A delegate situation
Cabaldon accused of ‘stacking the deck’ to win party endorsement
If you think the Clinton-Obama delegate contest is nasty, check out the Democratic fight for the 8th Assembly District in Yolo County.
There, Christopher Cabaldon—the current mayor of West Sacramento—is being accused of “stacking the deck” with democratic delegates in his primary fight against Yolo County Supervisor Mariko Yamada.
The Cabaldon campaign paid for and coordinated a clever maneuver to increase the number of delegates allotted to the nearly defunct West Sacramento Democratic Club. Here’s the problem: Many of the club’s new members say they never wanted to join the club and had no idea their names were being used to boost Cabaldon over his opponent Yamada.
The delegate maneuver got little attention at first, owing to the arcane nature of small-town party politics. But it gave Cabaldon a lock on the all-important endorsement from the state Democratic Party. Yamada’s camp tried to block Cabaldon’s endorsement, saying the tactics “mock the very values of the Democratic Party.”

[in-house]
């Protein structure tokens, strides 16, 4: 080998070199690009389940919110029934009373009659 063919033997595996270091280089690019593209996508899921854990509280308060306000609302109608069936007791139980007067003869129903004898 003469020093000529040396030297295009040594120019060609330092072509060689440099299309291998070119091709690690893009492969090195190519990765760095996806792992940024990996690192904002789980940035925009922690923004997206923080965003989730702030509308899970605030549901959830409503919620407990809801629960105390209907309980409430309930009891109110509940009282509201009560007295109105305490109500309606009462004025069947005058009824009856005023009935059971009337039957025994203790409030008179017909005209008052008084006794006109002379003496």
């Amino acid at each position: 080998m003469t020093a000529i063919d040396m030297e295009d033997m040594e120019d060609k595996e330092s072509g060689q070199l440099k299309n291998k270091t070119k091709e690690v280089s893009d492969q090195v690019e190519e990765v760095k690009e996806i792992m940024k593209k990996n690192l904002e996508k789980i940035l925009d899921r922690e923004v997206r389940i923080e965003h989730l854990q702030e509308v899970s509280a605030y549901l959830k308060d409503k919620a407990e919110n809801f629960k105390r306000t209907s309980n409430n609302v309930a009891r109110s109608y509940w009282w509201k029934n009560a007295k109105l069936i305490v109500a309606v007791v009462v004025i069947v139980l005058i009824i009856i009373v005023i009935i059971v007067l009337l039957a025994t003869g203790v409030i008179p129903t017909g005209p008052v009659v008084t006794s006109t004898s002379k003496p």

The endorsement is a huge boost to Cabaldon’s campaign.
“It means everything. It’s the single biggest endorsement of the primary,” said Afrack Vargas, the new president of the West Sacramento Democratic Club and a Cabaldon supporter.
“It tells voters that the party has chosen them as the candidate who best embodies the morals and mission of the party,” Vargas added.
During the week leading up to the February 5 presidential primary, members of the Cabaldon campaign, along with officers of the West Sac club, hit to phones to get out the vote. During the call, they also asked people to join the West Sacramento Democratic Club, a political organization that was anemic at the time, boasting only a couple dozen active members.
Cabaldon paid the club dues (about $11 a head) for the new members himself, doling out more than $6,000 from his old mayoral campaign fund.
The drive was extraordinarily successful. The club membership suddenly skyrocketed to nearly 750, even surpassing the robust Davis Democratic Club in size and political weight. Most importantly for Cabaldon, the newly reinvigorated club would give him a huge boost in delegates needed to get the Democratic Party endorsement.
On March 13, a caucus vote was held by local party members to measure support for the two candidates. Most delegates were local Democratic club members, along with members of the Yolo County Democratic Central Committee.
Before the membership drive, the West Sac club would have sent only two or three delegates to the caucus. But now it was worth a whopping 34 delegates, mostly chosen by Vargas.
The West Sac delegates voted unanimously for Cabaldon. By contrast, the Davis club—which went entirely for Yamada—only had 12 delegates.
Yamada got trounced in the voting, due in large part to the West Sac voting bloc—winning 25 votes to Cabaldon’s 66. The vote was later upheld by a subsequent caucus at the state party convention in San Jose on March 29.